The Three Gorges Botanical Garden of Rare Plants was closed last month for financial reasons.
Thousands of rare plants in the reserve which had been transplanted from their original habitat before it was submerged by the reservoir are now facing the danger of perishing because of bureaucratic indifference.
When the Three Gorges hydroelectric project was officially launched 15 years ago, the government promised that the adverse impact on the environment would be minimized. But it seems the relevant authorities have done a poor job in preserving rare plants and maintaining biodiversity in the reservoir area.
It is unfair to accuse the government of inaction. The central authorities did make some moves. The Three Gorges Office under the State Council allocated funds to finance scientific research for "rescuing rare species" and the State Forestry Bureau appropriated 3.13 million yuan ($391,250) to the Three Gorges Botanical Garden of Rare Plants. And Premier Wen Jiabao gave special instructions on how the work should be carried out.
However, there seems to have been no serious implementation of the instructions on the part of local authorities. In its five years of existence, the botanical garden has been maintained by one individual not connected with the government and the 20-plus workers he personally employed.
Xiang Xiufa, a former fish pond farmer, gave up his own business to launch the botanical garden in 2002. Supported by China's top botanists, the garden received funds from the State Forestry Bureau for its first stage of development. The money was soon used up in constructing the garden's infrastructure. Xiang sold his fishing business with its 300,000 yuan ($37,500) annual income and part of his residence to pay for transplanting wild plants and paying the workers' wages.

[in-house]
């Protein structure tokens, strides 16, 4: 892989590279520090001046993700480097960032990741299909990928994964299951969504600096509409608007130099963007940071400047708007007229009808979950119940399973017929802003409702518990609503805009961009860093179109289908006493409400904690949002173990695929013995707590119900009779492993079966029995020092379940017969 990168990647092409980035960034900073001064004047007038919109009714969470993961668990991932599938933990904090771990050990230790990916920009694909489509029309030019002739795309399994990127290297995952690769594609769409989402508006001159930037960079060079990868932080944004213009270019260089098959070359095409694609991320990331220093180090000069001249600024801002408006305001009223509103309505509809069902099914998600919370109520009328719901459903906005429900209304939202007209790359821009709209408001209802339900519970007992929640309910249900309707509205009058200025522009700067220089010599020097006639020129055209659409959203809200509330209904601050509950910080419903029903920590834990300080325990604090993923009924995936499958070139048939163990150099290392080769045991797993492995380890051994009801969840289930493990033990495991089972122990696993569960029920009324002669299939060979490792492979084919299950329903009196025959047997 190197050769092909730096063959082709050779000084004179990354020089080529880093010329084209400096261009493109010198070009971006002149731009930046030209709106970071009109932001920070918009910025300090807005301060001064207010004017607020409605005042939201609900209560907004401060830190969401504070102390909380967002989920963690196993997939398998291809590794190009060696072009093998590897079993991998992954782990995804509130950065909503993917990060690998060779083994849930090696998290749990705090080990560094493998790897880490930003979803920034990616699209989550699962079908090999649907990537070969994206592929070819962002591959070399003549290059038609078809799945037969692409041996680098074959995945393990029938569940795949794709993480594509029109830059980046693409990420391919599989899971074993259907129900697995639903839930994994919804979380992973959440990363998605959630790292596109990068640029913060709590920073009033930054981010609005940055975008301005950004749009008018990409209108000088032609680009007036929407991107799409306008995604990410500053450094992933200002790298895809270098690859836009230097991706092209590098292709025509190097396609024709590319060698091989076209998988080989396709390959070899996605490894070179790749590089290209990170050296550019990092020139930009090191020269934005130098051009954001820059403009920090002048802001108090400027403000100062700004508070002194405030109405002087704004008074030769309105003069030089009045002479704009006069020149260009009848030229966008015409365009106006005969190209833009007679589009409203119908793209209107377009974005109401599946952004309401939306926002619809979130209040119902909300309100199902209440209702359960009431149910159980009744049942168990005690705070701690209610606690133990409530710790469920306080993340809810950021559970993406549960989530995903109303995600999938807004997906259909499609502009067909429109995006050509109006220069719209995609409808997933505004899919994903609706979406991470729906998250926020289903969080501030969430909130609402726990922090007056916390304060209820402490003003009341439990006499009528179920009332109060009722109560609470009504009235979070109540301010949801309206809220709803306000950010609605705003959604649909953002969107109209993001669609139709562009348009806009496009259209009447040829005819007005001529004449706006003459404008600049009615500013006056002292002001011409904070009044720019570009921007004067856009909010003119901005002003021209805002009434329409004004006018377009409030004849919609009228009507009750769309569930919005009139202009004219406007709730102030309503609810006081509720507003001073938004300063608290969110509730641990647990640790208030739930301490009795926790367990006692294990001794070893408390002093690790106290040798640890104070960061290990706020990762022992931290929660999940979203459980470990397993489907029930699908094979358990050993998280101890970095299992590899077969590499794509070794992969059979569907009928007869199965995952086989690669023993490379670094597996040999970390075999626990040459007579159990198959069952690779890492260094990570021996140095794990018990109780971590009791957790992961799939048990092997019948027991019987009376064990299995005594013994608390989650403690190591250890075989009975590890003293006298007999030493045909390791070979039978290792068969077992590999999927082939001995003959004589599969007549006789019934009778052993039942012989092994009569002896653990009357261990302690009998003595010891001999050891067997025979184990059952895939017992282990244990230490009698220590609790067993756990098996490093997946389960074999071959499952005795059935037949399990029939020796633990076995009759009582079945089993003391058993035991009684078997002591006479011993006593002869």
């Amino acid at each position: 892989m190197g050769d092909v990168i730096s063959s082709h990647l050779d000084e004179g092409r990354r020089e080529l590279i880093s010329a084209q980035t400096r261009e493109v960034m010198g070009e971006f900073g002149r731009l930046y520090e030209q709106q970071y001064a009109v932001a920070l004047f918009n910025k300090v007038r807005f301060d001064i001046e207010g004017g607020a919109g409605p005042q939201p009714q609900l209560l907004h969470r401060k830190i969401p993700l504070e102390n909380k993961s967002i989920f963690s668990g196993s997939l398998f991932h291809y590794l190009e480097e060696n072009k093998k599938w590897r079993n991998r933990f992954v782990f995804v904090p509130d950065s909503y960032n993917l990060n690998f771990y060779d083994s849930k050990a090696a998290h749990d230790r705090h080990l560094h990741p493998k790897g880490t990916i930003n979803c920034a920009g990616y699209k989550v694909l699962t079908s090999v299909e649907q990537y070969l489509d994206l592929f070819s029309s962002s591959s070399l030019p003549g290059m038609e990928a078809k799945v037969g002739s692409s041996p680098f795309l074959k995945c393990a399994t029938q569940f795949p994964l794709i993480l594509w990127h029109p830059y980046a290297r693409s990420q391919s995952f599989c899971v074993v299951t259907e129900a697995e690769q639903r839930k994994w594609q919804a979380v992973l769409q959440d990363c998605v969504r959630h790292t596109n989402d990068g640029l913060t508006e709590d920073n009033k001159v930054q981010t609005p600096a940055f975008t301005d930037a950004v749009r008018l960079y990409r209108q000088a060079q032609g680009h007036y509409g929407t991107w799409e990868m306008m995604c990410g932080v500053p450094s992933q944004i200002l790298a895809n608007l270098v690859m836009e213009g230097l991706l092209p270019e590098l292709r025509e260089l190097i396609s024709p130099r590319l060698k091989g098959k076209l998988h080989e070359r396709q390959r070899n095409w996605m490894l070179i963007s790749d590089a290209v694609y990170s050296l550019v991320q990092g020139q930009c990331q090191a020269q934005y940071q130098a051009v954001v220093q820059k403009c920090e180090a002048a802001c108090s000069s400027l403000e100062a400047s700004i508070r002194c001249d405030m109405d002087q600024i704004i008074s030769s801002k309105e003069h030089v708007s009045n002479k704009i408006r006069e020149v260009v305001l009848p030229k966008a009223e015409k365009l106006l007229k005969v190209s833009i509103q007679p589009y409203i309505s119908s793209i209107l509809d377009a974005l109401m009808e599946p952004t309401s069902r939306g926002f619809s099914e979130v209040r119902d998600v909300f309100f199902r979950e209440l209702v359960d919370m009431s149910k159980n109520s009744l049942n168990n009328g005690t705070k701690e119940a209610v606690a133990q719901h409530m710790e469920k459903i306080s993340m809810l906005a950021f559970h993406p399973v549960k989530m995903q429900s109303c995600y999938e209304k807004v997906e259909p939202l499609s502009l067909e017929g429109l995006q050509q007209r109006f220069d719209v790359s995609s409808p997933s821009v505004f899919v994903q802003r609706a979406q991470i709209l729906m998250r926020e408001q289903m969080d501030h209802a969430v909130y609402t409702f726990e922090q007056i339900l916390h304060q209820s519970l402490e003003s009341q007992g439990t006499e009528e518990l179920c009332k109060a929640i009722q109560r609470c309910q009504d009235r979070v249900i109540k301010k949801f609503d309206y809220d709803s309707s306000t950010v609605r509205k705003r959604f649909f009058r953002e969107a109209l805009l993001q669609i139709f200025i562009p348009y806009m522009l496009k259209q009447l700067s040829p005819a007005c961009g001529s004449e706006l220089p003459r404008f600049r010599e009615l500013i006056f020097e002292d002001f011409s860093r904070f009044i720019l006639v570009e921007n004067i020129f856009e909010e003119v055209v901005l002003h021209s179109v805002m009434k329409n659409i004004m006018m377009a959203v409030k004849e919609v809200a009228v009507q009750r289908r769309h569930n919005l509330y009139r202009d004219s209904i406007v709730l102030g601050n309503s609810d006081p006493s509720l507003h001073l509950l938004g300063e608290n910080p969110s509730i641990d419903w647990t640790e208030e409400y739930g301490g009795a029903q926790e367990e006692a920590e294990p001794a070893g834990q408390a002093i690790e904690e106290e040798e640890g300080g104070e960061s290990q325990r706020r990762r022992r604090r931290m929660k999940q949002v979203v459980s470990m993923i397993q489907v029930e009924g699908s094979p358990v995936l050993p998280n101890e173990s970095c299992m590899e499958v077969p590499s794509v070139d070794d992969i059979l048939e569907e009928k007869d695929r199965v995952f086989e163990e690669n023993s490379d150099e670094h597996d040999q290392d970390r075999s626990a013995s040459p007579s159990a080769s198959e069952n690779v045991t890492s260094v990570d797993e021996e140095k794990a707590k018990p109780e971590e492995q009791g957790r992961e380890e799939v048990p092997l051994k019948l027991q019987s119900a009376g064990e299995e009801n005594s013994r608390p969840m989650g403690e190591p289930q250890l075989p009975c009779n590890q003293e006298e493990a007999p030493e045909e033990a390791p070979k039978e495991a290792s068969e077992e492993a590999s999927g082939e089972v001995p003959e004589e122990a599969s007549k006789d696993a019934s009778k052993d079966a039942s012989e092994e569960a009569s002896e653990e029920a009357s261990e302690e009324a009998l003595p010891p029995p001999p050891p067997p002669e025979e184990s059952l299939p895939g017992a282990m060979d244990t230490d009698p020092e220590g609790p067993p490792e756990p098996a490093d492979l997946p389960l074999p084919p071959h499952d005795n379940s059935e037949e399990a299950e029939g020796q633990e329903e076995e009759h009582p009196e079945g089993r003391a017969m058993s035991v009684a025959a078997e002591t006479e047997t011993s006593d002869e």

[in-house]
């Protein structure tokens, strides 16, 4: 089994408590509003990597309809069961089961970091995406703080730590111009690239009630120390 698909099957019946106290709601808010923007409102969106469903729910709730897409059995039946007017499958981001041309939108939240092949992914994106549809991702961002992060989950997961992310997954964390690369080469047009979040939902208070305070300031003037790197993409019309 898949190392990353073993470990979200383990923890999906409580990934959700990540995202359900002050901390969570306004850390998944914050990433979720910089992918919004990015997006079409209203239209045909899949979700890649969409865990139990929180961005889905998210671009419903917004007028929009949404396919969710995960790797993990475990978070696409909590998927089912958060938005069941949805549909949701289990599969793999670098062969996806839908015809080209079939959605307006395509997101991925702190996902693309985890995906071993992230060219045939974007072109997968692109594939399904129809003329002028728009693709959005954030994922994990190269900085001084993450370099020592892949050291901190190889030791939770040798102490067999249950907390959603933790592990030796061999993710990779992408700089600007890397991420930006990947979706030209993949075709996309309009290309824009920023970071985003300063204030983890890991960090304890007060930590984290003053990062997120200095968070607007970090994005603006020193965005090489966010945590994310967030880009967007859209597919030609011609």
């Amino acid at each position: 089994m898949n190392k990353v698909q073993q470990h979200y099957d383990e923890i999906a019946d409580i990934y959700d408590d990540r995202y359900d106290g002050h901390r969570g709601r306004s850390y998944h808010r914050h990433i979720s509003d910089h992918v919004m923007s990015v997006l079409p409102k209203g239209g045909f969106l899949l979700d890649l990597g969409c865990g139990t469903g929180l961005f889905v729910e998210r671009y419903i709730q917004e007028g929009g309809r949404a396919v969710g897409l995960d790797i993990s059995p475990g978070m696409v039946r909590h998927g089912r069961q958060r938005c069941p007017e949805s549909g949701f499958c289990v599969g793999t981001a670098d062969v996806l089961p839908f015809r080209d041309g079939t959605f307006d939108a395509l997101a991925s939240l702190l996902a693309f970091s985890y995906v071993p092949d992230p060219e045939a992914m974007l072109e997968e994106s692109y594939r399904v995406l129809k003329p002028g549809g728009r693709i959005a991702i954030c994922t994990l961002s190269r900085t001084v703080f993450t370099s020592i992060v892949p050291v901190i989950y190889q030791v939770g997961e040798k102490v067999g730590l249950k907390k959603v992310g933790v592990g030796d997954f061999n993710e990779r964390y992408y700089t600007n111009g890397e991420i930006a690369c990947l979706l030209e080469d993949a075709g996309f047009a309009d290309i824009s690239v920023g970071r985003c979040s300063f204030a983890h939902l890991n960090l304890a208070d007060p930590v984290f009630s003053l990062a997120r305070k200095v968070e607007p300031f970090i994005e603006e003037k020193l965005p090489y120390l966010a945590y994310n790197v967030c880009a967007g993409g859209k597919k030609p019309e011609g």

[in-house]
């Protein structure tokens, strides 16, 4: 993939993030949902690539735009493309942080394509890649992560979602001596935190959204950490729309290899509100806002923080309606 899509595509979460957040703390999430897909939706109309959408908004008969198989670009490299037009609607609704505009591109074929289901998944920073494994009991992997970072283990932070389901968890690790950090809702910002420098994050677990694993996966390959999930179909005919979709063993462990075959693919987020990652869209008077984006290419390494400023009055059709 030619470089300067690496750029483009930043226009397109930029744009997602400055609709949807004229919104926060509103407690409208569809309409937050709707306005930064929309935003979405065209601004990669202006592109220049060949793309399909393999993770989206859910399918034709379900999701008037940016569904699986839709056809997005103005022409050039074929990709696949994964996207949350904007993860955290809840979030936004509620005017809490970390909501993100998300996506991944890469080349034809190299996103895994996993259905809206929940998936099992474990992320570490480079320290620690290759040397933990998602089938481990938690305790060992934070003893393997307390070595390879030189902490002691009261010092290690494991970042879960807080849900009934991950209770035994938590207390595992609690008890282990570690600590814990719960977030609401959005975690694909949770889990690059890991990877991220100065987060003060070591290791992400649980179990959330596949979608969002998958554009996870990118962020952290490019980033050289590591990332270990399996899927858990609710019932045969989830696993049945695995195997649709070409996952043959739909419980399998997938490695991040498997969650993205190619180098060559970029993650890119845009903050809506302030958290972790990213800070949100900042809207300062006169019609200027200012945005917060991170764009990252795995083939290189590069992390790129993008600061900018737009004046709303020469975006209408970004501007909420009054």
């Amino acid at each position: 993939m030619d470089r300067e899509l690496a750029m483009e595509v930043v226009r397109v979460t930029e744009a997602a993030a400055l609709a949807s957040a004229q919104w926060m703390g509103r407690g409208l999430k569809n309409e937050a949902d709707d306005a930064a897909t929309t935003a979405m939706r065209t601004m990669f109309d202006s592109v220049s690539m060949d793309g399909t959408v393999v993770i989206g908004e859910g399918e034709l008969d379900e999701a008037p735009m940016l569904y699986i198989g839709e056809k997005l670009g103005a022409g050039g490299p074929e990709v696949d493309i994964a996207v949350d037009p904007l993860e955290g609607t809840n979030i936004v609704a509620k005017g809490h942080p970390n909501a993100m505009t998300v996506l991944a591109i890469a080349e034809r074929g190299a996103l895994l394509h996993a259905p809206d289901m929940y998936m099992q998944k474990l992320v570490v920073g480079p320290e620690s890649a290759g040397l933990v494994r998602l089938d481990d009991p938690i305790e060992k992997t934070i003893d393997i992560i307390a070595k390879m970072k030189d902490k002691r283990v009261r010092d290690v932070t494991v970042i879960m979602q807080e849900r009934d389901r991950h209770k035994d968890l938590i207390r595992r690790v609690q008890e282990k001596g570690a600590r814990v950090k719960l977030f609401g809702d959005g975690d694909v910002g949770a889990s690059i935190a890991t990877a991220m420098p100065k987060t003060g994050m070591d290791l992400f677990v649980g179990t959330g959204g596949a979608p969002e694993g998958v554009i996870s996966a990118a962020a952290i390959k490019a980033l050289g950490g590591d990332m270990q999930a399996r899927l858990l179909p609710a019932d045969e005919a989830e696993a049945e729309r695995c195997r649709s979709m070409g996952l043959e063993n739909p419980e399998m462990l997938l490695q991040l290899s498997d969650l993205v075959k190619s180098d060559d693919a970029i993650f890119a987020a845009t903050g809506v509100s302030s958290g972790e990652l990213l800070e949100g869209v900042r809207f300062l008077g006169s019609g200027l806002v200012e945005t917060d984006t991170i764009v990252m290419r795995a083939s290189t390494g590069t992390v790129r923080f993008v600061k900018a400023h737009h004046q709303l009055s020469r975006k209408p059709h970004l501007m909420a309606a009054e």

He and his team raced against time to rescue the wild plants from the rising water and by mid-2004 had succeeded in preserving nearly 10,000 rare plants of 175 species in the botanical garden. However, lack of money prevented him from employing qualified technicians for better management of the garden.
After Premier Wen Jiabao issued instructions on the matter in April 2005, the Chongqing municipal government made three decisions: build a highway leading to the garden; draft an overall plan for financial support to be submitted to the central government; and include the garden in the local government budget.
Not one of the decisions has been implemented. The reasons? There were a number of them: bureaucratic inaction; buck passing between government departments; and unwillingness to dig into the local treasury for a non-lucrative business; but most of all, the officials' indifference toward the protection of the rare plants.
Maybe the central government should allocate more money to help with the job. But the local government failed to draft, as it has promised, the required plan and application though two years have passed. And local officials did not do much to help Xiang despite his repeated appeals citing the premier's instructions.
A journalist who has followed Xiang's efforts for many years remarked: "He is too naive, thinking that he has won powerful support from the central and municipal leaders. He doesn't understand the rules - a distant supreme leader is not as substantially powerful as an immediate superior."
This mirrors one of the vital problems in China's administrative culture: Strong central policies end up with weak or non-existent implementation by local officials.
(China Daily 06/06/2007 page10)